An organization can be defined as a 4-tuple, composed by a set of goals and objectives, a set of (direct internal) sub-organizations, a set of institutional relationships, and a set of external organizations.
Organization System Structures
The organization structure defines the arrangement of accountability, authority and responsibility of a group of people in a hierarchy, and network of functional and business units, and the governance relations between these units. The organization structure is designed to enhance communication and information flow among organization system elements (people or groups of people) that comprise the organization social system. Within the structure, rules, policies, and procedures are uniformly and impersonally applied to exert control over members’ behaviors.
Organizational structures are the manifestation of strategic orientations and regulate information flows, decision making, and patterns of behavior, that is, the “internal allocation of tasks, decisions, rules, and procedures for appraisal and reward, selected for the best pursuit of a strategy. Structures develop due to the need to organize behavior in a meaningful way and provide orientation for organizational members to set actions that comply with organizational strategy, organizational culture, and, as a result, accepted patterns of behavior. The structure is comprised of organization units that organize activity within these units (business units, bureaus, teams, or departments) in which people perform specialized functions such as manufacturing, sales, IT, human resource management, accounting/finance, etc. People who perform similar functions (tasks) are clustered together.
Organizations as Systems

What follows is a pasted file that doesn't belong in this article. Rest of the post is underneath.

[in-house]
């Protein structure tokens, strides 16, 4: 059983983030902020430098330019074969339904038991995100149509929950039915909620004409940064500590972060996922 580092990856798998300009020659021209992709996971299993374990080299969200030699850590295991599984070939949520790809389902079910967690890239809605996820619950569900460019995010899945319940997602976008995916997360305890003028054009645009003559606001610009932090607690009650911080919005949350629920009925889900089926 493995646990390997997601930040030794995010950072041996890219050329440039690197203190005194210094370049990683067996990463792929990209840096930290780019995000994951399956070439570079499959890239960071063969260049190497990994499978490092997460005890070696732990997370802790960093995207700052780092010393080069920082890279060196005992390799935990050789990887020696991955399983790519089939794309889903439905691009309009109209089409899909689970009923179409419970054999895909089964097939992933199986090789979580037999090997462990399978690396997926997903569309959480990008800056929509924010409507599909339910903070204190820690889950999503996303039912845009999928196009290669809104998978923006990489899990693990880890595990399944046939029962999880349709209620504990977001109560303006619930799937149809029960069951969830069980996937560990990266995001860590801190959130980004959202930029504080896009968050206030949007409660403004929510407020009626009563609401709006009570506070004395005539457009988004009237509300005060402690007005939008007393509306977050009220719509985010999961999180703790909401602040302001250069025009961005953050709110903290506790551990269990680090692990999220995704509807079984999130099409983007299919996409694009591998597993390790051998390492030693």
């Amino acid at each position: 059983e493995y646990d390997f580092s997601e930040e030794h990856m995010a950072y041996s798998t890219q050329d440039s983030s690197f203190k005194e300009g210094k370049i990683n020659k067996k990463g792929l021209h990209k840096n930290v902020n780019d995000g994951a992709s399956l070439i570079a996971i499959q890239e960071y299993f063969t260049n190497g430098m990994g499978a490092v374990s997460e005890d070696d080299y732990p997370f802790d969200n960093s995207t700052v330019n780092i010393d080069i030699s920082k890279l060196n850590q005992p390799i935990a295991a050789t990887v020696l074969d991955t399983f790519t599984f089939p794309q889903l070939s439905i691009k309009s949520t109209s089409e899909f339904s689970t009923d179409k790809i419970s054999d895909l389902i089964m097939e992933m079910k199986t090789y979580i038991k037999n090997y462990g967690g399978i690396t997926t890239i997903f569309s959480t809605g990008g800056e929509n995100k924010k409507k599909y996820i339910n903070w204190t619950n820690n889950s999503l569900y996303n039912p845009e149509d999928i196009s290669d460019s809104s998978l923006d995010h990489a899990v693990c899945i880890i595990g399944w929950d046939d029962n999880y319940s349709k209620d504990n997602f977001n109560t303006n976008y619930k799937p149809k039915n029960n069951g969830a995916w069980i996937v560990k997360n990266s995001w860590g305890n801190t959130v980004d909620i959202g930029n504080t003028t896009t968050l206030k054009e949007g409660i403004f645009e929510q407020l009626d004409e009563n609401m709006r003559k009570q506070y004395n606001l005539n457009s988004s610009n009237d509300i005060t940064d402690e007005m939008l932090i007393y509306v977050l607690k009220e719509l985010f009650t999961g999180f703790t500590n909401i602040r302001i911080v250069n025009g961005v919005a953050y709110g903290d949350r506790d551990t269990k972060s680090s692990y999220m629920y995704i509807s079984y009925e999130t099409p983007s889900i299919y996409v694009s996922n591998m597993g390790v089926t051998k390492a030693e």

An organization as a system is a set of interacting or interdependent functional entities and individuals/groups of individuals forming an integrated whole. It can be one organization, a set of organizations, population groups or individuals. Organization as systems are “open”, social systems.
An organization is a system in that it is greater than the sum of its parts. How it performs cannot be calculated by adding up all the work arrangements - like departments - with the resources and processes that connect it all together.
Actors represent the perspectives and objectives of the individuals themselves responsible and accountable for implementing the organization design and strategy through their behavior. Actors are taken to be inherently autonomous, i.e., their behaviors are not fully controllable, or are they perfectly knowable. Although the behavior of actors is not perfectly knowable or fully controllable, they are nonetheless not completely random. The behavior of actors can be explained and rationalized through the motivations and intentions attributed to actors.
Organization System Behavior
The behavior of an organization is usually guided by its strategic and tactical goals. The performance of the organization can be expressed through goal-based performance indicators and measures. Behavior and performance unfolds as observable manifestations (phenomena) of predefined strategies as regulated by organizational structures. This domain puts into effect patterns of behavior, derived from strategies and structures. It makes an organization’s existence as a market player visible.
Organizational System Dynamics
Organizations are dynamic social systems which are a collection of people with a common purpose. The dynamics of social systems are expressed in terms of the intentional properties of the actors that comprise the system, and the interaction relationships between these actors rather than the actual behavior of the actors. An intentional description of actors' behavior offers a way of characterizing actors that respects the autonomy premise underlying the actor concept.
Organization System Interactions
Interactions between actors can occur to satisfy goals that are either common to actors or global goals which pertain to the society (organization) as a whole and lay outside the scope of any one individual actor. Considering sub-organizations as a kind of structured logical actor, interactions among the sub-organization units can be viewed as a way of realizing society goals.
I am a computer scientist by education and training. My interests are in modeling complex business and social systems to foster better strategic and operations management processes in delivering value to customers while meeting the expectations of stakeholders.